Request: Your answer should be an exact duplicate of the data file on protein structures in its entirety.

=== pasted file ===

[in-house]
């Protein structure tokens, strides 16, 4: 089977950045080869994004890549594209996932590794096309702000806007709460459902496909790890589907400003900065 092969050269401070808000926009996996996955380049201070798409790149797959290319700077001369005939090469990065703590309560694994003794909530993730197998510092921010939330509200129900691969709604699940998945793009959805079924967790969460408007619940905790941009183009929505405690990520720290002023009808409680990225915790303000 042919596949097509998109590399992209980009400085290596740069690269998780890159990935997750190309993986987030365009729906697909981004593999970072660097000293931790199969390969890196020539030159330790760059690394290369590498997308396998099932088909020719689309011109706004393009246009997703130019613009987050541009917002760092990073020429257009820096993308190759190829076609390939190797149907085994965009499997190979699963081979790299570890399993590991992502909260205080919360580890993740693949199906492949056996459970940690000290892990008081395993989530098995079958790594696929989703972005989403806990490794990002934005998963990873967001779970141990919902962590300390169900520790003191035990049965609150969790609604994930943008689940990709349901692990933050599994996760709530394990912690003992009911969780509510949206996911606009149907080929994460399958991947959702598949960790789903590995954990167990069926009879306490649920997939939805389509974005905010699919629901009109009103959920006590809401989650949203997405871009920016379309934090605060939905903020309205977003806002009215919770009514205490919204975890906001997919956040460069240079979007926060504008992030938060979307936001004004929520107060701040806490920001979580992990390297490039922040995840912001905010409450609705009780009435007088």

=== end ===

[in-house]
């Protein structure tokens, strides 16, 4: 089977950045080869994004890549594209996932590794096309702000806007709460459902496909790890589907400003900065 092969050269401070808000926009996996996955380049201070798409790149797959290319700077001369005939090469990065703590309560694994003794909530993730197998510092921010939330509200129900691969709604699940998945793009959805079924967790969460408007619940905790941009183009929505405690990520720290002023009808409680990225915790303000 042919596949097509998109590399992209980009400085290596740069690269998780890159990935997750190309993986987030365009729906697909981004593999970072660097000293931790199969390969890196020539030159330790760059690394290369590498997308396998099932088909020719689309011109706004393009246009997703130019613009987050541009917002760092990073020429257009820096993308190759190829076609390939190797149907085994965009499997190979699963081979790299570890399993590991992502909260205080919360580890993740693949199906492949056996459970940690000290892990008081395993989530098995079958790594696929989703972005989403806990490794990002934005998963990873967001779970141990919902962590300390169900520790003191035990049965609150969790609604994930943008689940990709349901692990933050599994996760709530394990912690003992009911969780509510949206996911606009149907080929994460399958991947959702598949960790789903590995954990167990069926009879306490649920997939939805389509974005905010699919629901009109009103959920006590809401989650949203997405871009920016379309934090605060939905903020309205977003806002009215919770009514205490919204975890906001997919956040460069240079979007926060504008992030938060979307936001004004929520107060701040806490920001979580992990390297490039922040995840912001905010409450609705009780009435007088």